Will Spain invade Catalonia?

If Catalonia secedes, the Spanish threats raise the possibility that the central government would invade Catalonia.

What exactly could Spain do other than invade Catalonia if the region decides it is independent? How else can they make good on the promise that Spain won’t be divided and that national unity will be preserved? Either the Spanish Prime Minister is bluffing or he will order troops to invade Catalonia. The police already invaded the region to stop the vote on independence.

AP reports, “Spain on edge before possible Catalan secession declaration.

take our poll - story continues below

Who should replace Nikki Haley as our ambassador to the U.N.?

  • Who should replace Nikki Haley as our ambassador to the U.N.?  

  • This field is for validation purposes and should be left unchanged.
Completing this poll grants you access to Eagle Rising updates free of charge. You may opt out at anytime. You also agree to this site's Privacy Policy and Terms of Use.

The focus of the deepening clash between Catalan separatists and Spanish authorities is shifting to the regional parliament for a key session likely to include a historic declaration of independence that Spain has pledged to crush.

Catalan president Carles Puigdemont hasn’t revealed the precise message he will deliver Tuesday evening with separatist politicians expecting some sort of declaration based on the results of the disputed Oct. 1 referendum on independence.

At stake is the territorial integrity of Spain, threatened by a growing separatist movement that is sorely testing the strength of its constitution and the skill of its national and regional leaders.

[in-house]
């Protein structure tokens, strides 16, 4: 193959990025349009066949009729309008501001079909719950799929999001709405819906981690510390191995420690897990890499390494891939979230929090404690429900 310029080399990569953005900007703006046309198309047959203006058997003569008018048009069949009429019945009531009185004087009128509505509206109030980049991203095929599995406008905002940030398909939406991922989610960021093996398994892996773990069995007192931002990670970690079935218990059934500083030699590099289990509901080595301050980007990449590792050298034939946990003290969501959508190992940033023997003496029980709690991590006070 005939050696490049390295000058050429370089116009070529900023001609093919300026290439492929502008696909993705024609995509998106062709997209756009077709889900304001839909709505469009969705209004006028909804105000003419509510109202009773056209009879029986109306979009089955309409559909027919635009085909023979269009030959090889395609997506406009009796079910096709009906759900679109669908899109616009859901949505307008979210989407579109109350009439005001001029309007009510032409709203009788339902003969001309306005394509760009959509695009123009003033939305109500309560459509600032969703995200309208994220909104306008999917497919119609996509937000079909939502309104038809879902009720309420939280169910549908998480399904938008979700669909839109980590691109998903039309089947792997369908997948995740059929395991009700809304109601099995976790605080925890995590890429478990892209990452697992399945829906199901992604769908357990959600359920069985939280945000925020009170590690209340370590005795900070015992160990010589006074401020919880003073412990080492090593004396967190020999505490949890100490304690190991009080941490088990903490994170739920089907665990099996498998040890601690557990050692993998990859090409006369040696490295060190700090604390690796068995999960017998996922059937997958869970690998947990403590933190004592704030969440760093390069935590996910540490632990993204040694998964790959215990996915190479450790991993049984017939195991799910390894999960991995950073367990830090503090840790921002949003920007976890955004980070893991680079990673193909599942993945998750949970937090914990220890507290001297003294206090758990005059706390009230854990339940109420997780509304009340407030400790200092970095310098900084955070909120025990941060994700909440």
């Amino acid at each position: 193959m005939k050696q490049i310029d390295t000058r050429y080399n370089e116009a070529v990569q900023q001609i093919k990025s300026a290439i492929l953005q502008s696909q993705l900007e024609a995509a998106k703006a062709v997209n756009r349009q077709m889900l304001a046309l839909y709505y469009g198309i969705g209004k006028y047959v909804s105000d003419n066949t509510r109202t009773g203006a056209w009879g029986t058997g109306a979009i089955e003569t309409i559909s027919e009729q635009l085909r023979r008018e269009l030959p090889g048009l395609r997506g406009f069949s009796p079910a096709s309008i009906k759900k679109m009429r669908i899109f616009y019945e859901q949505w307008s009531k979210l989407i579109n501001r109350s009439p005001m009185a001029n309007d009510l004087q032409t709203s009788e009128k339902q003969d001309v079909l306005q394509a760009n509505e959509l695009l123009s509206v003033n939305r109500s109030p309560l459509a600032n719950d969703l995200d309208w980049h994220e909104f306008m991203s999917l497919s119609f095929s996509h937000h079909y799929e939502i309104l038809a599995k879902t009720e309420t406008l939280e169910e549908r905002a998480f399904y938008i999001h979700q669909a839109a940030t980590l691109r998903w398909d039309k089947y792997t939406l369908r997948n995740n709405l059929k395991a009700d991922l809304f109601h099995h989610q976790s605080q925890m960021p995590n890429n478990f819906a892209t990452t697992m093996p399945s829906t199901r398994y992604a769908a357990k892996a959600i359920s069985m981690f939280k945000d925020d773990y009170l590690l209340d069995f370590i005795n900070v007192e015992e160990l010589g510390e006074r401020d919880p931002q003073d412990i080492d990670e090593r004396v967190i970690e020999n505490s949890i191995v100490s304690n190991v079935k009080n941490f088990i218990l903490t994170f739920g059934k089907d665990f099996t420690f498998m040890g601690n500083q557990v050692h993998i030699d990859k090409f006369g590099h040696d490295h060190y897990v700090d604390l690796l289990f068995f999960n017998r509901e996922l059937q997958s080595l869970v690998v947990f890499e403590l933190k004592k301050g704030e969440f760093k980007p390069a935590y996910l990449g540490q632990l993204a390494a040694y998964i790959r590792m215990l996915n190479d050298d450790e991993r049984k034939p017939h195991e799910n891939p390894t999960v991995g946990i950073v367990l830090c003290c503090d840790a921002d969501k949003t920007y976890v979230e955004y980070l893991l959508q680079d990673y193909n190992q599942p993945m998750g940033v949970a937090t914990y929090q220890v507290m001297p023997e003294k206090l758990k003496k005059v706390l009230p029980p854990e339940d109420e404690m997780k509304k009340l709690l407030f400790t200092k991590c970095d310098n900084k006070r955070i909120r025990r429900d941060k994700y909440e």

Some expect a strictly symbolic declaration, while others believe a risky full-scale break with Spain will be attempted, even as Spanish Prime Minister Mariano Rajoy vows he will use all lawful means to keep Spain intact.

The Spanish leader has said he is willing to use a constitutional clause that allows Madrid to take over direct control of regions if they violate Spain’s constitution — a move that could apply in this case because Spain’s constitutional court had suspended the referendum.

Its results are therefore considered invalid under Spanish law.

“Spain will not be divided and the national unity will be preserved. We will do everything that legislation allows us to ensure this,” Rajoy told German newspaper Die Welt. “We will prevent this independence from taking place.”

Read the entire AP story.

The views expressed in this opinion article are solely those of their author and are not necessarily either shared or endorsed by EagleRising.com


About the author

Joe Scudder

Joe Scudder

Joe Scudder is the "nom de plume" (or "nom de guerre") of a fifty-ish-year-old writer and stroke survivor. He lives in St Louis with his wife and still-at-home children. He has been a freelance writer and occasional political activist since the early nineties. He describes his politics as Tolkienesque.

Join the conversation!

We have no tolerance for comments containing violence, racism, vulgarity, profanity, all caps, or discourteous behavior. Thank you for partnering with us to maintain a courteous and useful public environment where we can engage in reasonable discourse.

Send this to a friend